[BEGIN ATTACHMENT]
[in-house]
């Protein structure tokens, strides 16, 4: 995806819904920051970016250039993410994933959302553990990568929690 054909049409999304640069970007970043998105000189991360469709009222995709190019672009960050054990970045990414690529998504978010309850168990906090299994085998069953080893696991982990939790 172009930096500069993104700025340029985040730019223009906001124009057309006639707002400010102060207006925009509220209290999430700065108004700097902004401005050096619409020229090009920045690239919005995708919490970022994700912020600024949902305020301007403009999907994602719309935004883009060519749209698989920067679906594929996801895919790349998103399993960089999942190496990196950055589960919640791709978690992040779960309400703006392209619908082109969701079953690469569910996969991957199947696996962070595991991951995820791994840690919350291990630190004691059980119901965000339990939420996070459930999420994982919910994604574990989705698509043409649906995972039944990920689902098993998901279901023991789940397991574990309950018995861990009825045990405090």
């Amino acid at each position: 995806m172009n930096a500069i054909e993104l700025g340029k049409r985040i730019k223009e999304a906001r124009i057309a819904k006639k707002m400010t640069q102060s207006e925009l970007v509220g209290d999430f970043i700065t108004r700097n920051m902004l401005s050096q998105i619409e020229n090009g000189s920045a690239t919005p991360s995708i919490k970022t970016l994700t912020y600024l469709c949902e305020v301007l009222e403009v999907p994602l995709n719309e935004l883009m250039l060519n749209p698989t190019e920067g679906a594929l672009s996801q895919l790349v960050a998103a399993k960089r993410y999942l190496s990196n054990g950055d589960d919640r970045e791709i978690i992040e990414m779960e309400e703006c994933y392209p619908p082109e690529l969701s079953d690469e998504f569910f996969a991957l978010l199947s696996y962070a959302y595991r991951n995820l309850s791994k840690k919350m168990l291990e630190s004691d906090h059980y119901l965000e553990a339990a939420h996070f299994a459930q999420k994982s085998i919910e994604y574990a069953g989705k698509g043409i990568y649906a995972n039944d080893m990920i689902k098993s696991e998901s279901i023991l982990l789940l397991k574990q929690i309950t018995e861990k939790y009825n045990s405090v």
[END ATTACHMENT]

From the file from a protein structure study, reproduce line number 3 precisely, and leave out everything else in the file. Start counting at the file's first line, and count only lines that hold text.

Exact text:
């Amino acid at each position: 995806m172009n930096a500069i054909e993104l700025g340029k049409r985040i730019k223009e999304a906001r124009i057309a819904k006639k707002m400010t640069q102060s207006e925009l970007v509220g209290d999430f970043i700065t108004r700097n920051m902004l401005s050096q998105i619409e020229n090009g000189s920045a690239t919005p991360s995708i919490k970022t970016l994700t912020y600024l469709c949902e305020v301007l009222e403009v999907p994602l995709n719309e935004l883009m250039l060519n749209p698989t190019e920067g679906a594929l672009s996801q895919l790349v960050a998103a399993k960089r993410y999942l190496s990196n054990g950055d589960d919640r970045e791709i978690i992040e990414m779960e309400e703006c994933y392209p619908p082109e690529l969701s079953d690469e998504f569910f996969a991957l978010l199947s696996y962070a959302y595991r991951n995820l309850s791994k840690k919350m168990l291990e630190s004691d906090h059980y119901l965000e553990a339990a939420h996070f299994a459930q999420k994982s085998i919910e994604y574990a069953g989705k698509g043409i990568y649906a995972n039944d080893m990920i689902k098993s696991e998901s279901i023991l982990l789940l397991k574990q929690i309950t018995e861990k939790y009825n045990s405090v």